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BC Place Worried Operating Roof Posed a Hazard

Previously secret info reveals effort to fix possible safety problem in 2012.

By Bob Mackin 25 Sep 2014 |

North Vancouver-based journalist Bob Mackin, a regular contributor to The Tyee, has reported for local, regional, national and international media outlets since 1990. Find his Tyee articles here.

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BC Place Stadium's new roof being constructed on July 31, 2011. For several months in 2012, while troubleshooting parts failures, engineers halted opening and closing the roof when people were on the field. Photo by vancouver4life from Your BC: The Tyee's Photo Pool.

B.C. Pavilion Corporation revealed Sept. 24 that it ordered the retractable roof of B.C. Place Stadium to not be opened or closed while people were on the field of play for several months in 2012.

That according to a letter from PavCo's lawyer, Clark Ledingham, after an adjudicator with the Office of the Information and Privacy Commissioner ordered Sept. 18 that information about safety hazards be released immediately.

"We are able to advise you that PavCo did indeed mitigate the initial hazard identified in the Beauregard Engineering Review reported in August 2012 such that there exists no safety risk to the public," Ledingham wrote. "These components have been addressed by the contractor, Hightex, and certified by their engineer Beauregard in a letter of assurance. PavCo's engineer of record has also reviewed the letter of assurance supplied by Beauregard and is satisfied with its content."

Hidden facts made public

Adjudicator Caitlin Lemiski ordered information to be disclosed that previously was removed by PavCo from a letter by engineer Phil Beauregard. PavCo originally withheld the contents because it claimed there were third-party trade secrets. Ledingham's letter quoted information that had been redacted from the first five pages of Beauregard's letter, which indicated the failure of at least 20 circlips (circular clips) and other components caused a hazard for people below.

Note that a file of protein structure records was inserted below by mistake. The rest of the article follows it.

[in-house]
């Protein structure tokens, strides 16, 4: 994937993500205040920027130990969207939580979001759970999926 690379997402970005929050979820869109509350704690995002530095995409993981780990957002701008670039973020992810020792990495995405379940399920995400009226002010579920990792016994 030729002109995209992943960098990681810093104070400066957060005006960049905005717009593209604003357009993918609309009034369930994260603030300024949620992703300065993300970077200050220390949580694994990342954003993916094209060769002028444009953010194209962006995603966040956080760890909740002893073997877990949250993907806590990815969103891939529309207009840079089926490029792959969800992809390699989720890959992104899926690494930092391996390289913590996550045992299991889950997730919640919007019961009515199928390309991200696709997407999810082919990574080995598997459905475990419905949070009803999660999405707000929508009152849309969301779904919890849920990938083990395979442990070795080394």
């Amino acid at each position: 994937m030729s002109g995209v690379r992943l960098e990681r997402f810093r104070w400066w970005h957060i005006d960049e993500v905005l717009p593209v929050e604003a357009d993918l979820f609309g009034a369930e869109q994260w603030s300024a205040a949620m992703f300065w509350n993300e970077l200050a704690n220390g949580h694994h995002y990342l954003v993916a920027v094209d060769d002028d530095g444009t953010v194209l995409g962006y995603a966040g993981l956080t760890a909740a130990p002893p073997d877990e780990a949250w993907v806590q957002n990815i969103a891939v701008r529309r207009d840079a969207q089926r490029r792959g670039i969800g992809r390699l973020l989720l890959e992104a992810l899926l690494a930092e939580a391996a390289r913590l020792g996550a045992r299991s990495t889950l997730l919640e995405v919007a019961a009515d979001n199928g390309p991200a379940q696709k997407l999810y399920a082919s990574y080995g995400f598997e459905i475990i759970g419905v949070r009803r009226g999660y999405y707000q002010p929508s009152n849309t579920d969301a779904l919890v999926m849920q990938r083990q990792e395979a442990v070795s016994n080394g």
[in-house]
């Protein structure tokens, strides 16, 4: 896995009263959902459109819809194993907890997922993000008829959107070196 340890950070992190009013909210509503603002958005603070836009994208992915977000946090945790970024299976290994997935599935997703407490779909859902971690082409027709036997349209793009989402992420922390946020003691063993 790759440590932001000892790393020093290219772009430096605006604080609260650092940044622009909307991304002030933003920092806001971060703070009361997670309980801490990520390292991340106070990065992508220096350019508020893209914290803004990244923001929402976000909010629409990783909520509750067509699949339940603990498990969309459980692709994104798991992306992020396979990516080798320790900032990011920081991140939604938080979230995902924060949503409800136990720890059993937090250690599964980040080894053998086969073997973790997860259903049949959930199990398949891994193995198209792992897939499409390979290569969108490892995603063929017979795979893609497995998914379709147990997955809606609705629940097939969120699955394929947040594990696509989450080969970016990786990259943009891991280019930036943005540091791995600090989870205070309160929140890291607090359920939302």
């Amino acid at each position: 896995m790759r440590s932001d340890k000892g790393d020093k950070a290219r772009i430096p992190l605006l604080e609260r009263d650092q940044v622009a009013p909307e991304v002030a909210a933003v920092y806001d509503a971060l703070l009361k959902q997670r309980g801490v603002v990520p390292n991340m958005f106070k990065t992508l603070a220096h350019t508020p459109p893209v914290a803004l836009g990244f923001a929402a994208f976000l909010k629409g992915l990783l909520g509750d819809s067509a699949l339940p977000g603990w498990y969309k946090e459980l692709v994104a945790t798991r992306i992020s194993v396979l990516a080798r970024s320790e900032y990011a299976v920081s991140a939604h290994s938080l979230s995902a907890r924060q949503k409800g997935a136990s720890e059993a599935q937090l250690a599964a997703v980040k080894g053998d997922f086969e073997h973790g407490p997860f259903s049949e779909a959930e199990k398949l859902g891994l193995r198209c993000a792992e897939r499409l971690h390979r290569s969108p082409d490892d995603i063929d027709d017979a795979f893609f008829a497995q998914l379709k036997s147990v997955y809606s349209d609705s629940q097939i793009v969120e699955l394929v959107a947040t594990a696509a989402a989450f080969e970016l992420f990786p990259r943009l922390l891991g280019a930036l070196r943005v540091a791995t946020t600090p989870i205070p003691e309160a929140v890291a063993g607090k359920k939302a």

"Several 34 mm [in diameter] circlips located on the pins attaching the outer circumferential belts to the driving carriages have broken and fallen either on the glass of the ITR or onto the field of play. Analysis of the possible causes of failure indicates that there may be problems with circlips at other locations as well," according to Beauregard's letter.

"In at least one case, the slider plate fell off the roof and landed on field of play. This is an unacceptable condition."

Severe gouging of brass slider plates created a debris hazard and some threaded rods "do not have an adequate safety factor."

Ledingham wrote that all 34 mm circlips were replaced by Aug. 9, 2012 and circlips on the retractable roof's inner and outer ends were checked. One corroded 55 m circlip was replaced. Brass plates at sliding carriages were replaced. Threaded rods were fixed and carriages realigned.

Ledingham included a copy of the Oct. 25, 2012 Beauregard letter of assurance that the modifications were adequate.

"It is permissible to operate the roof (open, close, inflate and deflate) while people are on the field of play," Beauregard wrote.

His letter referred to a washer being the only object to fall onto the field of play, but it should have been retained by a 34 mm circlip.

"Contrary to what had previously been believed, none of the brass plates on the sliding carriages has actually fallen off the roof; they have all been discovered on the cushion surface," Beauregard wrote.

The stadium reopened from a $514 million renovation on Sept. 30, 2011 but has been plagued with controversy. Workers are fixing the roof for the third consecutive year because leaks of grease from roof support cables have stained the roof fabric.  [Tyee]

Read more: BC Politics

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